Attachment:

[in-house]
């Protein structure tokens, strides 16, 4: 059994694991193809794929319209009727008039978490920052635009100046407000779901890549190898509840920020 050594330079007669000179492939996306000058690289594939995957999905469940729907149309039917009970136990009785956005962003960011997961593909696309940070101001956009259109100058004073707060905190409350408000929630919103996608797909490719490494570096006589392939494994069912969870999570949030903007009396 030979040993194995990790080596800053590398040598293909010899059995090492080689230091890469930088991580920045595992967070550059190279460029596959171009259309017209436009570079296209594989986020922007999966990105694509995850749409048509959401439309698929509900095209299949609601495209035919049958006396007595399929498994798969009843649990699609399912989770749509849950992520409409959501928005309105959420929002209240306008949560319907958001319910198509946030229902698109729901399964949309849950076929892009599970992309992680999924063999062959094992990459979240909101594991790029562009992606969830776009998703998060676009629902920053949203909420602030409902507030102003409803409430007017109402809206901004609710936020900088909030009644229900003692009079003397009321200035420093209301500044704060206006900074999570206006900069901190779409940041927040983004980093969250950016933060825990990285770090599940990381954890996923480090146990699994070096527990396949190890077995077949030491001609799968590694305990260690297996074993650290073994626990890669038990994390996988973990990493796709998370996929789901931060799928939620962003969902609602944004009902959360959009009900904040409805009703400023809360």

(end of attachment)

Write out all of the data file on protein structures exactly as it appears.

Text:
[in-house]
């Protein structure tokens, strides 16, 4: 059994694991193809794929319209009727008039978490920052635009100046407000779901890549190898509840920020 050594330079007669000179492939996306000058690289594939995957999905469940729907149309039917009970136990009785956005962003960011997961593909696309940070101001956009259109100058004073707060905190409350408000929630919103996608797909490719490494570096006589392939494994069912969870999570949030903007009396 030979040993194995990790080596800053590398040598293909010899059995090492080689230091890469930088991580920045595992967070550059190279460029596959171009259309017209436009570079296209594989986020922007999966990105694509995850749409048509959401439309698929509900095209299949609601495209035919049958006396007595399929498994798969009843649990699609399912989770749509849950992520409409959501928005309105959420929002209240306008949560319907958001319910198509946030229902698109729901399964949309849950076929892009599970992309992680999924063999062959094992990459979240909101594991790029562009992606969830776009998703998060676009629902920053949203909420602030409902507030102003409803409430007017109402809206901004609710936020900088909030009644229900003692009079003397009321200035420093209301500044704060206006900074999570206006900069901190779409940041927040983004980093969250950016933060825990990285770090599940990381954890996923480090146990699994070096527990396949190890077995077949030491001609799968590694305990260690297996074993650290073994626990890669038990994390996988973990990493796709998370996929789901931060799928939620962003969902609602944004009902959360959009009900904040409805009703400023809360």